04/17/2003 12:00AM

Speed rules even more than usual at Big A


OZONE PARK, N.Y. - Ask horseplayers to name dirt surfaces that favor early speed and it's a good bet the most common responses will be tracks like Keeneland, Gulfstream Park, Turf Paradise, or the inner track at Aqueduct.

But judging from the results at the spring meet, Aqueduct's main track is right up there with the leaders when it comes to the "treadmill effect."

Indeed, horses who haven't been right up with the leaders have performed miserably, and those with positional speed have ridden a virtual conveyor belt to the winners' circle ever since the reopening of the main track on March 21, which was pushed back nine days due to persistent winter weather.

That speed rules shouldn't come as any big surprise to seasoned players, the majority of whom have long since understood the importance of early speed. What has been amazing, however, has been the extent of early speed's dominance through the first 17 racing days on the main track, March 21 through Wood Memorial Day, April 12.

For the purposes of this column, winning running styles are categorized as follows:

Early - The winner either led or was second and within one length of the lead at the pace call, which is the half-mile call at six and seven furlongs, and the six-furlong call for races at one mile and 1 1/8 miles.

Stalk - The winner raced within two lengths of the lead at the pace call.

Rally - The winner was more than two lengths behind at the pace call.

Six furlongs

There were 52 races at the distance, and 33 (63 percent) winners fell into the early category, including the last 13 in a row culminating with Threat of Victory in last Saturday's second race. Stalkers won 11 races (21 percent), and late ralliers won just eight races (15 percent).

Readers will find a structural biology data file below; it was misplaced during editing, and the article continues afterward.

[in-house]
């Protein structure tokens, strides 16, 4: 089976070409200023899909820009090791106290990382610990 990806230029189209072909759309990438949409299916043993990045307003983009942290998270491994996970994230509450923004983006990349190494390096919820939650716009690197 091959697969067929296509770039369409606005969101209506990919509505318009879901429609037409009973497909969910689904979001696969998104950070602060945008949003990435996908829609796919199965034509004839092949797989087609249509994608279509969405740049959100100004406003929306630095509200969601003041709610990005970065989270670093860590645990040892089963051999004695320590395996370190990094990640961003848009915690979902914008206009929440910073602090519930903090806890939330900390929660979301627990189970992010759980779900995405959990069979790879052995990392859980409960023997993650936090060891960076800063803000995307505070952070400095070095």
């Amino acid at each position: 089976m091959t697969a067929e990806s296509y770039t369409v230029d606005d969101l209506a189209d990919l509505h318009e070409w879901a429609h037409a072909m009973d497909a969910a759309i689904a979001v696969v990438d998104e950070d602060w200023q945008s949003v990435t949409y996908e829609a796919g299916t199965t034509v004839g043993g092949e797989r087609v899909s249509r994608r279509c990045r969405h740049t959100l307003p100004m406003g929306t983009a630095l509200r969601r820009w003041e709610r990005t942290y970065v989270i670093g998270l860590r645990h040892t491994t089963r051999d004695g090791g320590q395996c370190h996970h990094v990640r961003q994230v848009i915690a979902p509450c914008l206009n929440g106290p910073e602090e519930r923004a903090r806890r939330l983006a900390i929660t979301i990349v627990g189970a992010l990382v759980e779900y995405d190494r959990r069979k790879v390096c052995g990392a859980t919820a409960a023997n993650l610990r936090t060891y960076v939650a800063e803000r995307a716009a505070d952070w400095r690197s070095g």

Seven furlongs

There were 36 races at the distance, and they were a virtual mirror image of what happened at six furlongs. Early horses won 23 races (64 percent), and the last 20 winners were first, second, or third at the pace call, which at seven furlongs occurs midway on the far turn. Stalkers won eight races (22 percent), followed by late ralliers who won five times (14 percent).

One mile

Speed has even more impressive stats in the one-turn races out of the chute. Of those 37 races, early runners won 26 (70 percent), and 21 of those were on the lead. Stalkers won six times (16 percent), and late ralliers accounted for five wins (14 percent).

1 1/8 miles

Speed still did very well in the 28 two-turn routes, though not quite as well as in the shorter races. Early runners won 16 times (57 percent), followed by nine stalkers (32 percent) and just three ralliers (11 percent). Looked at another way, however, 27 of 28 winners were either one-two-three at the pace call or within two lengths of the lead. The lone exception was Acres ($51.50), a deep closer who erased a six-length deficit, rallying from next to last at the pace call in last Saturday's third race.

A recap of the most speed-favoring days:

March 22 - A 10-race card on a drying-out track that produced seven front-running winners and two others who were within a half-length of the lead at the pace call.

March 27 - Eight of the day's nine winners either led or were head-and-head for the lead at the pace call.

April 12 - With one exception on the 10-race Wood card, all winners either led or raced up close to the pace in the early going, including Wood winner Empire Maker.

Favorites continue to steamroll the opposition, batting .401 (63-157) through Wood Day. Several apparent mismatches have awakened the bridgejumpers from their winter slumber.

* Bonay looked strong enough in a five-horse allowance to attract $279,526 in show bets in the fifth race April 3, and she was ridden out to an easy score at 15 cents to $1.

* The 1-2 Empire Maker created a minus pool in the Wood after taking $335,154 in show bets.

* A race later, odds-on Congaree created another minus pool, with $103,728 of $128,859 bet on the multiple Grade 1 winner to show.

* Tumble Me Right looked so good compared to five others in a maiden special weight sprint that she attracted the staggering total of $623,610 in the show pool in Wednesday's second race. The 3-year-old filly lost a photo for the win, but show bettors never had an anxious moment.

None of this should make anyone think that a 5 percent return on "can't-miss" show bets is a better way to invest than mutual funds, stocks, or certificates of deposit. Let's not forget about entrymates Late Carson and Ceviche, who finished fourth and sixth, respectively, in the fifth race on April 4 and turned $82,858 in show bets into worthless confetti.